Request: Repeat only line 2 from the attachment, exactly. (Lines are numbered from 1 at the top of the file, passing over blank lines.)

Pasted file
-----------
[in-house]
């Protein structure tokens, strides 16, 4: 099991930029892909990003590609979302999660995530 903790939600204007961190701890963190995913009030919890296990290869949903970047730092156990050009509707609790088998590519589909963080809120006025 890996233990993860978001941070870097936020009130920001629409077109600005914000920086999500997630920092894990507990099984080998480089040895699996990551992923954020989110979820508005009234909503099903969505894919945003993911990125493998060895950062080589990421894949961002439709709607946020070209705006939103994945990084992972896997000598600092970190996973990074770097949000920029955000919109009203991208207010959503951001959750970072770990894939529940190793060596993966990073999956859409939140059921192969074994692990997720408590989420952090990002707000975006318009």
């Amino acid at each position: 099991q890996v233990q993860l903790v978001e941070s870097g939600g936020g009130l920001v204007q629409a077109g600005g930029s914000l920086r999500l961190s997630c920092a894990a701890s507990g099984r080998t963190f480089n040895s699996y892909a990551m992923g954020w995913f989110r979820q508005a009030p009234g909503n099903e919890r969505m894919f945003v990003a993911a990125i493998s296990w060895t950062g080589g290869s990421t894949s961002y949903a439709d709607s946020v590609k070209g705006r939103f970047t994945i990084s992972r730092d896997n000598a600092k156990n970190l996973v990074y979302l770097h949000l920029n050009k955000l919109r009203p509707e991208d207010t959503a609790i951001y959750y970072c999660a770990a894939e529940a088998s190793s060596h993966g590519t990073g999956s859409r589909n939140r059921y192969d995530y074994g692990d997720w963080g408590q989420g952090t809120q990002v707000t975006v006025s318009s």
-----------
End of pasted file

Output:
């Protein structure tokens, strides 16, 4: 099991930029892909990003590609979302999660995530 903790939600204007961190701890963190995913009030919890296990290869949903970047730092156990050009509707609790088998590519589909963080809120006025 890996233990993860978001941070870097936020009130920001629409077109600005914000920086999500997630920092894990507990099984080998480089040895699996990551992923954020989110979820508005009234909503099903969505894919945003993911990125493998060895950062080589990421894949961002439709709607946020070209705006939103994945990084992972896997000598600092970190996973990074770097949000920029955000919109009203991208207010959503951001959750970072770990894939529940190793060596993966990073999956859409939140059921192969074994692990997720408590989420952090990002707000975006318009």